DIRPFDeclaração do Imposto Sobre a Renda da Pessoa Física (Portuguese: Individual Income Tax Statement; Brazil)
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This figure rises to 16% in the POF and 19% in the Census, which is something closer to what we obtain in the DIRPF. These signs were ignored, however, because of the prevailing interpretation that there was a systematic decline in inequality.
To determine the differences in the country's absolute income levels, Graphs 2 and 3 present the Pen's parades (quantile curves) of the combined PNAD and DIRPF distributions between 2006 and 2012.
data comes from the DIRPF, the absolute differences begin to grow rapidly.
In 2012, those earning over 226,938 reais annually, in June 2014 values, would belong to the richest 1% of the population, as measured by interpolated DIRPF data but close to the observed data.
The distribution of total income was obtained by combining data from the PNAD and the DIRPF. To undertake this combination, it was necessary to determine a merging point for the two databases, i.e., a threshold below which the distribution would be represented by the PNAD data and above which it would be represented by the DIRPF data.
In the DIRPF distribution, the 25 million returns are ordered from highest to lowest income, part of which has its exact values determined by interpolation within the ranges of tabulated data.
In 2012, income tax returns were mandatory for those with annual incomes over R$ 27,443 (2014 values), which is equivalent to the 87th percentile in the 2012 DIRPF distribution.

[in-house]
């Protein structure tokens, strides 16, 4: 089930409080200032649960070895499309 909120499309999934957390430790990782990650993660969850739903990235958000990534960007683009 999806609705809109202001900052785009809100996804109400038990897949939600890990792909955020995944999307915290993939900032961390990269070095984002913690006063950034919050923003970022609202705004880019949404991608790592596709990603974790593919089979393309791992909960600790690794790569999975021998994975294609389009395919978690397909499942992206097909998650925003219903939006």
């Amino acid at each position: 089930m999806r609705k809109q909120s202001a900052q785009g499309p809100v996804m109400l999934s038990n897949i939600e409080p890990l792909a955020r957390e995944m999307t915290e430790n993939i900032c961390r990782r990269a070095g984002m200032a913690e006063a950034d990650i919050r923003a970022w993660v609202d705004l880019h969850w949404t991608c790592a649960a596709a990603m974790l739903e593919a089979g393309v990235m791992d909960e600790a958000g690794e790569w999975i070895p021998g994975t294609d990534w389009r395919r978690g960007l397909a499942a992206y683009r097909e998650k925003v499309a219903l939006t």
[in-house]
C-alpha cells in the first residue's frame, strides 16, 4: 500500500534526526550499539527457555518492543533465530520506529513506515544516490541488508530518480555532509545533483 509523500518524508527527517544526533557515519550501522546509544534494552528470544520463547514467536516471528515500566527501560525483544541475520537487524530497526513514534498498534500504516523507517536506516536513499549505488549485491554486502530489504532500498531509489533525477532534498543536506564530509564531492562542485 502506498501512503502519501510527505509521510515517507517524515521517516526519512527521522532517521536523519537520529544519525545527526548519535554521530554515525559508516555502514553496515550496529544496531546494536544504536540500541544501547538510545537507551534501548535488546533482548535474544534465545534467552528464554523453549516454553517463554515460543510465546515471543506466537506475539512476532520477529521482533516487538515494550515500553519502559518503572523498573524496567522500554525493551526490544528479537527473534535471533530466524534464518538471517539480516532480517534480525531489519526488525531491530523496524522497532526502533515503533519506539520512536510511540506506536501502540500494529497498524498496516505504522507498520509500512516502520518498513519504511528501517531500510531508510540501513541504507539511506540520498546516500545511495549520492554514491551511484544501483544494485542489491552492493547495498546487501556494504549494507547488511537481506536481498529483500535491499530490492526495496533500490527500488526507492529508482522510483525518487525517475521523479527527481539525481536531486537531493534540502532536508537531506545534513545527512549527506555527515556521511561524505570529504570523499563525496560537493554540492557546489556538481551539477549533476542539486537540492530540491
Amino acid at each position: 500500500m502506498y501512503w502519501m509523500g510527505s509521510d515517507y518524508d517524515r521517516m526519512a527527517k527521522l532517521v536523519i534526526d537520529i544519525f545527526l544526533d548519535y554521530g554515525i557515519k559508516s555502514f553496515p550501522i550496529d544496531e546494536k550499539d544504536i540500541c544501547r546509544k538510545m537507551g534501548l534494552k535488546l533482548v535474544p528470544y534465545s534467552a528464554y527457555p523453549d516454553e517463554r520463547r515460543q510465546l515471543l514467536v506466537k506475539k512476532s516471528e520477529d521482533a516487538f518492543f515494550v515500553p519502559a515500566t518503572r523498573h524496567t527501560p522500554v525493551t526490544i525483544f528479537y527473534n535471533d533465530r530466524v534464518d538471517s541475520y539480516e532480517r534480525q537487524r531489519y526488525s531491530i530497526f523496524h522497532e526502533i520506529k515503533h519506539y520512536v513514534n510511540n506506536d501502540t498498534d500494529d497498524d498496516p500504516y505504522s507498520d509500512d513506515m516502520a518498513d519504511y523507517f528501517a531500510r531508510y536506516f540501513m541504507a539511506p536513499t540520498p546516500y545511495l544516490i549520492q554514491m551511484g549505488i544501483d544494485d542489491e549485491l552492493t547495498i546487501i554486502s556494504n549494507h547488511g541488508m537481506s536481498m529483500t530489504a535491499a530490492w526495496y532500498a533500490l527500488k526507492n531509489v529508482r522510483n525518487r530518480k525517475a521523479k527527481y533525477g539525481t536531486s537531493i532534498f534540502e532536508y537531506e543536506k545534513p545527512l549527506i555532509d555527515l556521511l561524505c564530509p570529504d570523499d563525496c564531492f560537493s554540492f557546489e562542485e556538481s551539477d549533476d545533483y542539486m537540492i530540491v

Up to the 85th percentile, the PNAD values are higher than the DIRPF values.
Of course, when the merging point becomes very high, the DIRPF comes to account for a much smaller part of the distribution and inequality thus comes to reflect that measured in the PNAD.
When the merging point is the 90th percentile, i.e., when incomes above the last percentile of the PNAD are substituted by the DIRPF, inequality remains high, the appropriation of growth results remains concentrated, and the trend of the Gini coefficient over time shows a decline of approximately 3% in the six years that are the subject of our analysis.
An alternative way of constructing the distribution of income in Brazil would be to combine the DIRPF data with sources other than the PNAD.
Consequently, merging the DIRPF and the PNAD tend to generate the lowest levels of inequality among the possible alternatives available.